AMMAN (AFP) – Jordan’s Queen Rania said on Wednesday that the online social network Twitter could help her campaign to promote quality education around the world, including for girls.
“I want to tell people more about Jordan, about my life and work, but also to campaign for quality, global education,” said the wife of King Abdullah II in an interview posted on TechCrunch website.
“Twitter’s one way we can do that. It’s about using social media for social change.”
Rania “twittered” on the online social network about Pope Benedict XVI’s visit to the Holy Land earlier this month which began in Jordan, saying it was a “special day here in Amman; not everyday pope drop s by 4 a visit.”
“Not many people know that there are 75 million children out of school in the world… and two thirds are girls, and there’s just no excuse for that,” she said in the interview.
“We know what to do, we know how to make it happen, but we lack momentum from the masses to push politicians into action. It’s only when we have a critical mass of supporters behind this issue that we will put every child behind a school desk.”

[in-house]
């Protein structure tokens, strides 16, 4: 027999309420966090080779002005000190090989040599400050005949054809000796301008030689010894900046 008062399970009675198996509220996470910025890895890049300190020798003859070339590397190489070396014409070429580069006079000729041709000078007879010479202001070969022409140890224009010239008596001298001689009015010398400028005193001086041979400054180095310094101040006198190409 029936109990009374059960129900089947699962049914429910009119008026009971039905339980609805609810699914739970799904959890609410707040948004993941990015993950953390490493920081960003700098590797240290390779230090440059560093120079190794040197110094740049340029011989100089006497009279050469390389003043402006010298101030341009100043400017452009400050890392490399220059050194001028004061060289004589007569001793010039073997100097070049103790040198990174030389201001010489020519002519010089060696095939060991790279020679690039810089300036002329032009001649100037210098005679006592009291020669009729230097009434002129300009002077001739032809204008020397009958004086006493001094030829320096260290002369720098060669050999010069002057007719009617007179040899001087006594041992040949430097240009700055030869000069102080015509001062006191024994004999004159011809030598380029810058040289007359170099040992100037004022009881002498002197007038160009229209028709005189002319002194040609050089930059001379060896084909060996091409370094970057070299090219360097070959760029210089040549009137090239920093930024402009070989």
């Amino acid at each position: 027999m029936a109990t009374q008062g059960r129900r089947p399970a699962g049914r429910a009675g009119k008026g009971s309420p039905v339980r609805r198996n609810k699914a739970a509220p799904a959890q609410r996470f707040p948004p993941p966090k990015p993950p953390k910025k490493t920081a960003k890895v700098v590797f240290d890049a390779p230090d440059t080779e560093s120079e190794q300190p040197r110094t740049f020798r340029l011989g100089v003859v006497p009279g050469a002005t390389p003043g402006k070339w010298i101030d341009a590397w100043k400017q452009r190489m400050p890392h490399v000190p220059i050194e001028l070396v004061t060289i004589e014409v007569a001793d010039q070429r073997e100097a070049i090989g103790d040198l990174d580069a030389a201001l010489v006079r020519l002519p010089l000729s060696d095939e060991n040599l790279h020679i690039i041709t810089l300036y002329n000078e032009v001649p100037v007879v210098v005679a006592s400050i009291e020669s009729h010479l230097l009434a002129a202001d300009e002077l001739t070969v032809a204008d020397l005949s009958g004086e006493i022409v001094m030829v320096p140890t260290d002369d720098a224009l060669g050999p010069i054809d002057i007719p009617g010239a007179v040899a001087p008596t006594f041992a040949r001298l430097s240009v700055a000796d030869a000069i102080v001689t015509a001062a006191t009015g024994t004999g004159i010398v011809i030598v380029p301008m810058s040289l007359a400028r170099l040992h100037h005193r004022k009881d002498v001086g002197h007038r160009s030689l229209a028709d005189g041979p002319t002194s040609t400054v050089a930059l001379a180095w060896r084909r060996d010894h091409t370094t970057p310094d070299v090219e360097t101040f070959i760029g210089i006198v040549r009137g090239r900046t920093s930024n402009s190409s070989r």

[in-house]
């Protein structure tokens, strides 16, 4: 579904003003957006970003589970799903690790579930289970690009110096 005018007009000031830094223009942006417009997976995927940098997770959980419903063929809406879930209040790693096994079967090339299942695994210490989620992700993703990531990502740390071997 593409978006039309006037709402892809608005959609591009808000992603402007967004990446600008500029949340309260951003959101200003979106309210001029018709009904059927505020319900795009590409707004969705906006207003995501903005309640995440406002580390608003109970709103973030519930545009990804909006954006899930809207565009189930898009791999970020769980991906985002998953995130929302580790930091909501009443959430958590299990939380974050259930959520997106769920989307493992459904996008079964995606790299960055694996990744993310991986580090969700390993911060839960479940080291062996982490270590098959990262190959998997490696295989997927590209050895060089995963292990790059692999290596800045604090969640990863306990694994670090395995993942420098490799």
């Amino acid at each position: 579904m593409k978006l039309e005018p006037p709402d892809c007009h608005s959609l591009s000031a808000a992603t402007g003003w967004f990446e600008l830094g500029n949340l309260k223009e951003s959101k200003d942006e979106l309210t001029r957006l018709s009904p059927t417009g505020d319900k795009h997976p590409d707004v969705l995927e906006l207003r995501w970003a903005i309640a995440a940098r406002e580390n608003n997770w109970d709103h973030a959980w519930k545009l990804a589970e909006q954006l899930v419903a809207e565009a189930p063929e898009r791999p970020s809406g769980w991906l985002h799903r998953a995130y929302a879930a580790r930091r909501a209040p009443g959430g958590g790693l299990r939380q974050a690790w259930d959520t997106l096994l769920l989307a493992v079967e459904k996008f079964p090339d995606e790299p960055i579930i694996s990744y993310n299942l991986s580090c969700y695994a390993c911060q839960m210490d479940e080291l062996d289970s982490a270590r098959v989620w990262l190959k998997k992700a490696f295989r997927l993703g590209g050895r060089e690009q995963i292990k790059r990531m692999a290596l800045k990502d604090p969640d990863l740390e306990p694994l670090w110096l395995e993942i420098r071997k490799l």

She said the Internet was important for education.
“I believe that if we want our children to understand the world beyond their classroom, we must bring the world into their classroom. And teachers are also part of this equation,” the queen said.
“We’re using the Internet in schools to upgrade their skills, mobilise resources, and encourage joint learning through online communities.”
Last year, Rania made headlines when she launched her own Internet channel on YouTube in a bid to encourage young people to help tackle stereotypes of Muslims and Arabs.
“Social media are a catalyst for the advancement of everyone’s rights. It’s where we’re reminded that we’re all human and all equal. It’s where people can find and fight for a cause, global or local, popular or specialised,” she said.